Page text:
Improving the quality of drug prescribing is an important challenge for nursing homes (NHs). Older people residing in NHs suffer from numerous comorbidities and functional decline.1 Hence, polypharmacy is more frequent in NH residents than in communitydwelling elderly.2,3 Polypharmacy increases the risk of potentially inappropriate drug prescribing (PIDP), which may lead to adverse drug events (ADEs),4e7 such as falls8 and hospitalization.9 Moreover, the elderly are more likely to experience ADEs than younger populations because of age-related changes in pharmacokinetic and pharmacodynamic responses.10,11 PIDP is usually deﬁned as overuse (ie, when the potential for harm of a medication exceeds its possible beneﬁts or when there is no clear beneﬁt), misuse (eg, inappropriate dose or duration, wrong indication), as well as underuse of potentially useful medications.12,13 PIDP is highly prevalent among older people, ranging from 14% to 50%, and is higher in NH residents than in community dwellers.14e19 Several tools can be used to detect PIDP through explicit (criterion-based) or implicit (judgment-based) prescribing indicators.12 The Beers criteria20 and the Screening Tool of Older Person’s potentially Inappropriate Prescriptions (STOPP) criteria are among the most widely used methods for identiﬁcation of PIDP.3,21 The Beers criteria20 were updated and adapted to French medical practice by Laroche et al.22 These methods are based on lists of medications to be avoided in older people. The Screening Tool to Alert to Right Treatment (START) criteria21 take into account the underuse of potentially useful medications. All these methods remain essentially research tools and are not used in routine clinical context to any signiﬁcant degree.21 These tools deﬁne the quality of medication use too narrowly and do not account for the unique medication needs of individual patients. Therefore, combining explicit (drugs-to-avoid) and implicit (Drug Utilization Review [DUR],23 which is an effective way to improve quality of care24) criteria, is probably a better approach to examine PIDP in NH residents. The aim of this study was to identify the prevalence of PIDP in a sample of NH residents in France, combining explicit and implicit criteria, and to identify which NH characteristics were associated with PIDP. Methods Data Source The IQUARE study (Impact d’une demarche QUAlité sur l’évolution des pratiques et le déclin fonctionnel des Résidents en EHPAD) is a multicentric individually tailored controlled trial performed in NHs in the Midi-Pyrénées area, South-Western, France (trial registration number: NCT01703689). IQUARE’s research protocol has been fully described elsewhere25 and several analyses related to speciﬁc drug use have been previously published.26e28 IQUARE followed the principles of the Declaration of Helsinki and complied with ethical standards in France; study protocol was approved by the Consultative Committee for Treatment of Research information on Health (CNIL: 07e438). Participants A total of 6275 residents were initially enrolled in the IQUARE study. Because of time constraints, we were not able to perform DUR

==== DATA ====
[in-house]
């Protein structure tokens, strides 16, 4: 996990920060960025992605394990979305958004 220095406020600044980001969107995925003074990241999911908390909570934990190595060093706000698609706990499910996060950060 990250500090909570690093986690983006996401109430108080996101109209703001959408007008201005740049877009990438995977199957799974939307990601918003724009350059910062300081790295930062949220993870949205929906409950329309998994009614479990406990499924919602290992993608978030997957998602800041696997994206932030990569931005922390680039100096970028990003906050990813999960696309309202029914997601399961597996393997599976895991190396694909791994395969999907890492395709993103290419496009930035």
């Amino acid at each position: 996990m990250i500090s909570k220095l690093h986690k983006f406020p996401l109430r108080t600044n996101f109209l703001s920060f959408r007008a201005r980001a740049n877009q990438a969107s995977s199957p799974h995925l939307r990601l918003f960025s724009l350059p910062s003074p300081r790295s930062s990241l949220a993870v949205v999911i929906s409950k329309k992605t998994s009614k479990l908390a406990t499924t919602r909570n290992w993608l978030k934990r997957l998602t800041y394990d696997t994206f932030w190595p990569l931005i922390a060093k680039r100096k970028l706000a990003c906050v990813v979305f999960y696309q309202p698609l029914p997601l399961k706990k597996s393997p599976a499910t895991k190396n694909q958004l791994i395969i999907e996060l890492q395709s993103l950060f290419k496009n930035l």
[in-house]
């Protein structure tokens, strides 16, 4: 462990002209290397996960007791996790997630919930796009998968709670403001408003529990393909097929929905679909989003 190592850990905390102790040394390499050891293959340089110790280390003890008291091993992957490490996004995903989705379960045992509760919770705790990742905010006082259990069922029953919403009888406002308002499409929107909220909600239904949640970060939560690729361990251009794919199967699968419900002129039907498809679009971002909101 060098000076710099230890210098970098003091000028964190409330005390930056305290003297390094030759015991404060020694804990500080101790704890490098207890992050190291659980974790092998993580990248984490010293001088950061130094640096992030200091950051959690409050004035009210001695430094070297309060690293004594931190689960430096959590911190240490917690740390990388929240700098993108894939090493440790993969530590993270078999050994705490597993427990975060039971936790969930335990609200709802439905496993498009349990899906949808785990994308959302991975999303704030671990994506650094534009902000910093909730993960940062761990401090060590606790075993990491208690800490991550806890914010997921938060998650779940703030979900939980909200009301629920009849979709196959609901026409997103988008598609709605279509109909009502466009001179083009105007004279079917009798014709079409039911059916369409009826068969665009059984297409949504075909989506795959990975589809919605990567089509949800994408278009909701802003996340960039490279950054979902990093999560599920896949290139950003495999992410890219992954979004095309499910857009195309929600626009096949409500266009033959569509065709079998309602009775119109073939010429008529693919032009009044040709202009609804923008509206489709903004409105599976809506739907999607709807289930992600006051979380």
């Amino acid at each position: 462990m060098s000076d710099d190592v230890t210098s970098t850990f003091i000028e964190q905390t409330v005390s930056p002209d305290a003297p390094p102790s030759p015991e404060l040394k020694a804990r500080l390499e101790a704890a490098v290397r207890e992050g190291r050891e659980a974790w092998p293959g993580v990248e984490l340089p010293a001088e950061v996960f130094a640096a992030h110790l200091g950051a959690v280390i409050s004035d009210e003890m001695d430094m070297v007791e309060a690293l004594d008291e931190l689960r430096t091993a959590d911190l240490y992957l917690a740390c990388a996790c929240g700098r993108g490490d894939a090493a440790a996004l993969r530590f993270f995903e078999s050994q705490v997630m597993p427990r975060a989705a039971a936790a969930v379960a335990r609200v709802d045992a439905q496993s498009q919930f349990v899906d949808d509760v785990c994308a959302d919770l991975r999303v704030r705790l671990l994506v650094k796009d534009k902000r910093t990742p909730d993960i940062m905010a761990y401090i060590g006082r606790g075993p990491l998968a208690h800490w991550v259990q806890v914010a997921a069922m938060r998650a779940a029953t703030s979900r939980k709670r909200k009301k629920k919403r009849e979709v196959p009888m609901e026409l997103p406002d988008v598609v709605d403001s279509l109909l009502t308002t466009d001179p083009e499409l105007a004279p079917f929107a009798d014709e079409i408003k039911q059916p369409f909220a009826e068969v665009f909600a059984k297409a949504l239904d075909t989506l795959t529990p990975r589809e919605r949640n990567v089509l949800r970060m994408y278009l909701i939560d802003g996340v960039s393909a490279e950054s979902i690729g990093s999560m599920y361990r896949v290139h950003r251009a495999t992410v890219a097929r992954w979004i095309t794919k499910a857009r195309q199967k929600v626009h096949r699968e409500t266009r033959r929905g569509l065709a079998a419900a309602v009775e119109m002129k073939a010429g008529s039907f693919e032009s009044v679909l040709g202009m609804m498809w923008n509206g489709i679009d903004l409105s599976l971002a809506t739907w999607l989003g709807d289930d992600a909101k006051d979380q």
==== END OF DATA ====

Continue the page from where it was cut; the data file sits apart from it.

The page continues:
for all residents. We randomly selected a subset sample of 1000 residents. NH residents who were deﬁned by the NH physicians in charge of the patient to be at the end of life (based on medical expertise and medical experience) were excluded because the objectives of their drug therapy are very speciﬁc. According to the frequency of PIDP in NH residents in the literature, and considering a P value of .05, the number of individuals required to reach a sufﬁcient power for this study was 186. Baseline data were collected between May and July 2011. Procedures All drug prescriptions of NH residents, for the week of inclusion, were sent by the NH coordinating physician to researchers. Drugs were coded according to the Anatomical Therapeutic Chemical classiﬁcation system.29 For each drug, name, dosage form, and strength were completed. To determine PIDP, we undertook a comprehensive DUR of residents’ drug prescriptions. To be closer to real conditions, we created an Access spreadsheet to reconstruct the context of a DUR as it unfolds in the daily practice of clinical pharmacy. This form comprised the entire drug prescription and all available patients’ clinical data recorded in the database: demographic characteristics (age, gender), weight, stature, creatinine clearance, and patient’s comorbidities. The DUR was conducted by 9 experienced pharmacists (a coordinating pharmacist [CC] and 8 other pharmacists). All potential Drug Related Problems (DRPs) were identiﬁed and classiﬁed for each included individual. The DUR was conducted in 2 steps. First, the 9 pharmacists analyzed together the ﬁrst 100 prescriptions of the study sample to align and standardize the analysis method. Then, the remaining prescriptions were analyzed independently by pair. Each pair of pharmacists was composed of the coordinating pharmacist and 1 of the 8 other pharmacists. Outcome Measure The assessment of PIDP was done through DUR and based on the summary of product characteristics30,31 of each drug for contraindications and drug-drug interactions; the Laroche list,22 which contains medication agents and classes that place older patients at unnecessary risk for ADEs, for drugs with an unfavorable beneﬁt-to-risk ratio and for drugs with questionable efﬁcacy; and the recommendations of good clinical practice provided speciﬁcally for the elderly by the French High Authority of Health (HAS).32 The primary outcome (PIDP) was deﬁned by the presence of at least 1 of the following criteria: (1) drug with an unfavorable beneﬁtto-risk ratio, according to the Laroche list and to available patients’ clinical and biological data; (2) drug with questionable efﬁcacy (ie, drugs with insufﬁcient medical beneﬁts); (3) absolute contraindication; and (4) signiﬁcant drug-drug interaction (ie, relative contraindication). The primary outcome was dichotomously coded (ie, a resident had PIDP or did not have PIDP). The secondary outcomes were deﬁned by each component of the primary outcome: (1) presence of drug with an unfavorable beneﬁtto-risk ratio, (2) drug with questionable efﬁcacy, (3) absolute contraindication, and (4) signiﬁcant drug-drug interaction. All of them were dichotomously coded (ie, yes versus no).